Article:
Jessica Valenti’s “Eat Me” column appears every other Friday at 3pm. Previous installments can be found here.
My grandmother was not the cookie-baking kind. Don’t get me wrong, she was supremely loving: my mother was her youngest, the baby, and my sister and I held special places in the grandchild hierarchy. She brought over gifts and cared for us while my parents worked. But Nanny Ann took no shit.
When my sister and I misbehaved, she would point out the window to a random man on our Queens block and say, “See, the man is coming for you! You better be good before the man comes!” We had no idea what the man would do should he come, but were not willing to find out. She talked a lot about the devil, babysitting backlash to my parents’ decision not to raise us Catholic. She made up for it by letting us watch All My Children.
She talked freely about her life, relaying tragedies matter-of-factly. Her mother died of pneumonia when she was an infant. They were poor, and her father often brought her to the neighborhood pub, propped her on the bar, and had her sing while he passed around a hat. He died of alcohol related illnesses when she was 10. She went to live with an aunt and uncle but only stayed a year. The uncle sexually assaulted her, and the morning after she told her aunt about the abuse they sent her to St Joseph’s Orphanage in Brooklyn. She was 11.
She had no tolerance for abusive men. Once while she was cooking, my pregnant aunt was being berated in the next room by her husband. Nanny Ann told everyone in earshot she was going to “stick a fucking knife right in his heart,” and the family took her seriously enough to clear out. “She was crazy like that,” my mom says.
My memories of her are filled with seeming contradictions – a woman who kept light-up picture of a bleeding Jesus above her bed, but who talked about how she still liked getting a little “woo woo woo.” (This was always said with a little lascivious hip waggle.)
But yes…to the cooking. There was a lot of it, even if there wasn’t much food. She made the most of everything, and her most loved dish was pot roast with ginger snaps. She was Irish-German, a people for whom apparently this is a thing. She used water when there wasn’t beef stock, and let it cook for hours. It’s a fantastic dish because there’s actually very little prep work involved (a must if, like her, you have a house full of kids); it’s mostly about the cooking in its own juices for hours. Tastes complex, simple to make.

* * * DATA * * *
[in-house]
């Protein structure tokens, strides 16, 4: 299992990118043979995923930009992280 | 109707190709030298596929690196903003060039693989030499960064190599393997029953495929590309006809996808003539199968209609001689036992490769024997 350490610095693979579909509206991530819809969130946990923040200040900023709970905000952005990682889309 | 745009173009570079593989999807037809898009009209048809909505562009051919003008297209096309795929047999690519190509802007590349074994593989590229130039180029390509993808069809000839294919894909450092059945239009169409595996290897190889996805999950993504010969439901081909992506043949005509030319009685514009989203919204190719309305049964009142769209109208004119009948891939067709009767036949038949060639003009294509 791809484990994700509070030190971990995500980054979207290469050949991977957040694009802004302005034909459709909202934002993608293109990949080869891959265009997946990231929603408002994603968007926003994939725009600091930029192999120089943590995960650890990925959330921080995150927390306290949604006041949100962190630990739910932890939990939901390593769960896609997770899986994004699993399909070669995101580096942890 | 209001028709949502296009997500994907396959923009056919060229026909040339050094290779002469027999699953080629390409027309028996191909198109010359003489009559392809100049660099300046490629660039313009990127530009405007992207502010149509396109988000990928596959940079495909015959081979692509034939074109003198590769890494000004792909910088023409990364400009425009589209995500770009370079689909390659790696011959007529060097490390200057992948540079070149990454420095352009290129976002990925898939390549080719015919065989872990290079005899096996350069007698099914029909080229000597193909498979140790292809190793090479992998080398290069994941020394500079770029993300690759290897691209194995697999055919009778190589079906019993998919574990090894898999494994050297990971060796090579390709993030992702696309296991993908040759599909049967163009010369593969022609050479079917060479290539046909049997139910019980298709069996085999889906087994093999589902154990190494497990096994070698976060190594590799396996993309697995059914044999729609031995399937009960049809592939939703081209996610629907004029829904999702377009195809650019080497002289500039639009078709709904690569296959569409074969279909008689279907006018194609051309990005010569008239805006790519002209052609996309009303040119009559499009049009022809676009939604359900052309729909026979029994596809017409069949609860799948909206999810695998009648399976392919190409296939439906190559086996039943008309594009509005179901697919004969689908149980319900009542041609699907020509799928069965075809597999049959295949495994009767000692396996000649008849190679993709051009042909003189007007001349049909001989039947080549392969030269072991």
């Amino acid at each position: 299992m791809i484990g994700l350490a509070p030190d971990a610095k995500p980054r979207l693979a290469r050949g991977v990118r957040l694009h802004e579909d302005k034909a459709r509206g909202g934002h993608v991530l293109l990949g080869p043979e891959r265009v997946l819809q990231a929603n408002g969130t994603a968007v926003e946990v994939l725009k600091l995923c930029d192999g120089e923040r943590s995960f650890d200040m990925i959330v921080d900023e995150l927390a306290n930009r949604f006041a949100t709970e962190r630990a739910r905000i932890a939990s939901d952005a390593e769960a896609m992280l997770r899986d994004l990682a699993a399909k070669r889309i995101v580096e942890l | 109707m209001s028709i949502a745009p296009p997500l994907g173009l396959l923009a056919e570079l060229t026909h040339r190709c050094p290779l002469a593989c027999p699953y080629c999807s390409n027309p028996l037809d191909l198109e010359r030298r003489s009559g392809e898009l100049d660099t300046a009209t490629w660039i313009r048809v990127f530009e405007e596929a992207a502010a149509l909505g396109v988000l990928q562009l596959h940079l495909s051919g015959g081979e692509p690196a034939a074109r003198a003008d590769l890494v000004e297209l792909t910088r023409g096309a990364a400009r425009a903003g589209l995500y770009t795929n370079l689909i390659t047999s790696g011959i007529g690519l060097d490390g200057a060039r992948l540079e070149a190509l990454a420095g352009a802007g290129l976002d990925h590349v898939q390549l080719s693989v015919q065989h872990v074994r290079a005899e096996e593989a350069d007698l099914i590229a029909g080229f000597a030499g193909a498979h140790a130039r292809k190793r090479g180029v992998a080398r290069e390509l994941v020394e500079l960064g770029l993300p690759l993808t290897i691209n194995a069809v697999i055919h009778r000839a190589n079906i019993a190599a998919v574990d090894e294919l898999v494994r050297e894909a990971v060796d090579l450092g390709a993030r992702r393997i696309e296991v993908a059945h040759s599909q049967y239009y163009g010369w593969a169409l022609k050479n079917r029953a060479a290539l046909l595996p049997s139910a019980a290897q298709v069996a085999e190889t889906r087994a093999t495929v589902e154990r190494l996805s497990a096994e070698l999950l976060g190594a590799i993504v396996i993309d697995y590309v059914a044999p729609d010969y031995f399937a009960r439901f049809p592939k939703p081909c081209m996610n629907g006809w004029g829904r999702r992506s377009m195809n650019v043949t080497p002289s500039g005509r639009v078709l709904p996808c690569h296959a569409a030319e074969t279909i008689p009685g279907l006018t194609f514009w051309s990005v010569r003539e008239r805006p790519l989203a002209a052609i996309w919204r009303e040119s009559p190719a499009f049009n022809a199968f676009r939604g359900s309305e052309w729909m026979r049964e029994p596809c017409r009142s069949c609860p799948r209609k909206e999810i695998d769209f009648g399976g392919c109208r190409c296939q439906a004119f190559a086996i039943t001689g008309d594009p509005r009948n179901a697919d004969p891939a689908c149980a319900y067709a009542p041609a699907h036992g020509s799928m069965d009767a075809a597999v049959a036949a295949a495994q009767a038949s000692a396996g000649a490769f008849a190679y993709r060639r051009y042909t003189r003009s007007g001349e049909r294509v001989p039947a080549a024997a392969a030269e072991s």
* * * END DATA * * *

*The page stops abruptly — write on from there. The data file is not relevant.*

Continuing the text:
This is one of my favorite things to cook. And thanks to the lady who put rags on my head when I had a fever and called people ‘stupid cunts’ till the day she died, pot roast makes me feel both bawdy and homey. Just like Nanny.
Nanny’s Pot Roast:
You can use a bottom round or chuck roast for this. Put a few tablespoons of olive oil in a dutch oven over medium high heat. Throw in two chopped onions and let brown. Once they’re super browned, take them out and put the meat in. Brown the roast on all sides, then take it out. Put the onions back in, add 2 or 3 bay leaves, salt and pepper. Put in water or beef stock, so the meat is almost halfway covered. (This is where I differ from her recipe – I like a cup of stock and a cup of wine.) Bring the liquid to a boil, then lower the heat to a simmer. Let it cook for 3 hours.
Separately, crack up 8-10 ginger snap cookies and cook them with water over high heat until it’s mushy. Add that to your roast while it’s still cooking. If the sauce still needs thickening, you can add a little flour/water mixture to it.
Serve with attitude.
Jessica Valenti has written four books on feminism, politics and culture and is a founder of Feministing.com. She just moved back to her native New York after a two-year stint in Boston, which she is very pleased about. If she had to live solely off of one food group, it would be dairy.